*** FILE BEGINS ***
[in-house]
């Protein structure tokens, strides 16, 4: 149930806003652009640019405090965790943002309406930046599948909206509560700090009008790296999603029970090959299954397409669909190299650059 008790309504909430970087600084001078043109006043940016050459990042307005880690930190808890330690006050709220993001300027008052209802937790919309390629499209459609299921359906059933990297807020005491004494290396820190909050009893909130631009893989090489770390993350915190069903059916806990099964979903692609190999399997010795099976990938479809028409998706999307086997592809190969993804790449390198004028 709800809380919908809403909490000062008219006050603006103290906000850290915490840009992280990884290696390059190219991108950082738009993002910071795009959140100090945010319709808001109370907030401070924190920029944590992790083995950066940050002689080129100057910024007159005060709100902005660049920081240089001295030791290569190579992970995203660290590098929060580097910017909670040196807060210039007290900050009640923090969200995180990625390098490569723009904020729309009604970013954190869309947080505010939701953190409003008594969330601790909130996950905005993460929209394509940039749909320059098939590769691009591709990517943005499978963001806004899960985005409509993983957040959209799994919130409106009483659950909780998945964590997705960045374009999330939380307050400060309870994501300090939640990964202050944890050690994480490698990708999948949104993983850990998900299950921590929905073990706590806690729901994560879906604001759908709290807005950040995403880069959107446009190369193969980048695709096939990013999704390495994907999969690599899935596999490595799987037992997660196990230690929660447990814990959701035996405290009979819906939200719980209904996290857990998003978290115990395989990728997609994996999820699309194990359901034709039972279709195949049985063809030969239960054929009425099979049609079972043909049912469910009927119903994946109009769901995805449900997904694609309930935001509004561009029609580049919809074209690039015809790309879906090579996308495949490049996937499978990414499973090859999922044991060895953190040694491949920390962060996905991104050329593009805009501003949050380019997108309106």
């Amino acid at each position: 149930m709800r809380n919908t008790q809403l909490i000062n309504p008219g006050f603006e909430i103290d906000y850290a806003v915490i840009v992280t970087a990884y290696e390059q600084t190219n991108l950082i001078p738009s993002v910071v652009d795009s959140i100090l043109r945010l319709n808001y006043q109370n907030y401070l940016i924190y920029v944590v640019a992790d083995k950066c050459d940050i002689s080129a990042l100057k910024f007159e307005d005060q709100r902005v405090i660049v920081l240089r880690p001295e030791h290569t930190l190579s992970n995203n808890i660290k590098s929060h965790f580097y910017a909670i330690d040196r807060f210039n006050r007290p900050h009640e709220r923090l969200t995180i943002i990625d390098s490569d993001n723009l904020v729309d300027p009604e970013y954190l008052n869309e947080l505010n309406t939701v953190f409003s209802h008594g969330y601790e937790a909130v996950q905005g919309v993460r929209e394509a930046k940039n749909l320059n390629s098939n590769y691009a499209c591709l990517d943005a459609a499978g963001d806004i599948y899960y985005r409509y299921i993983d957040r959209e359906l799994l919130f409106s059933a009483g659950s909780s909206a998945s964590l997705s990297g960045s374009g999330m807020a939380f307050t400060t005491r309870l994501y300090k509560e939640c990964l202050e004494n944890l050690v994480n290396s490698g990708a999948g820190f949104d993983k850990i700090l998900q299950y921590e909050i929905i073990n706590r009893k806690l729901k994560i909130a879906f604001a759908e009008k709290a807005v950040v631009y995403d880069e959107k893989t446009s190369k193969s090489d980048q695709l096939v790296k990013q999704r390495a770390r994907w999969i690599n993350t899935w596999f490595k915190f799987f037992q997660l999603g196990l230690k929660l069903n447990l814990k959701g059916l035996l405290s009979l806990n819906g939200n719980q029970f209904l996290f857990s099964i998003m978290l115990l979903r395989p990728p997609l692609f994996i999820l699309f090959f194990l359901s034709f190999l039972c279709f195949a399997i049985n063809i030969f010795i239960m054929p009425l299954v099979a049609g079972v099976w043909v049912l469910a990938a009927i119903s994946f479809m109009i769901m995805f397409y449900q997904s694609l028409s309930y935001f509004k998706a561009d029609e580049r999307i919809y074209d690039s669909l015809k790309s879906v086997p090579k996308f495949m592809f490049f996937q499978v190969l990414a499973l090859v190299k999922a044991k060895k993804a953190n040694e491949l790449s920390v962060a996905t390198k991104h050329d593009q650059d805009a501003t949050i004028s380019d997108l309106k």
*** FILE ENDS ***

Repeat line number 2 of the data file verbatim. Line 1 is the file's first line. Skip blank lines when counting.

């Protein structure tokens, strides 16, 4: 149930806003652009640019405090965790943002309406930046599948909206509560700090009008790296999603029970090959299954397409669909190299650059 008790309504909430970087600084001078043109006043940016050459990042307005880690930190808890330690006050709220993001300027008052209802937790919309390629499209459609299921359906059933990297807020005491004494290396820190909050009893909130631009893989090489770390993350915190069903059916806990099964979903692609190999399997010795099976990938479809028409998706999307086997592809190969993804790449390198004028 709800809380919908809403909490000062008219006050603006103290906000850290915490840009992280990884290696390059190219991108950082738009993002910071795009959140100090945010319709808001109370907030401070924190920029944590992790083995950066940050002689080129100057910024007159005060709100902005660049920081240089001295030791290569190579992970995203660290590098929060580097910017909670040196807060210039007290900050009640923090969200995180990625390098490569723009904020729309009604970013954190869309947080505010939701953190409003008594969330601790909130996950905005993460929209394509940039749909320059098939590769691009591709990517943005499978963001806004899960985005409509993983957040959209799994919130409106009483659950909780998945964590997705960045374009999330939380307050400060309870994501300090939640990964202050944890050690994480490698990708999948949104993983850990998900299950921590929905073990706590806690729901994560879906604001759908709290807005950040995403880069959107446009190369193969980048695709096939990013999704390495994907999969690599899935596999490595799987037992997660196990230690929660447990814990959701035996405290009979819906939200719980209904996290857990998003978290115990395989990728997609994996999820699309194990359901034709039972279709195949049985063809030969239960054929009425099979049609079972043909049912469910009927119903994946109009769901995805449900997904694609309930935001509004561009029609580049919809074209690039015809790309879906090579996308495949490049996937499978990414499973090859999922044991060895953190040694491949920390962060996905991104050329593009805009501003949050380019997108309106």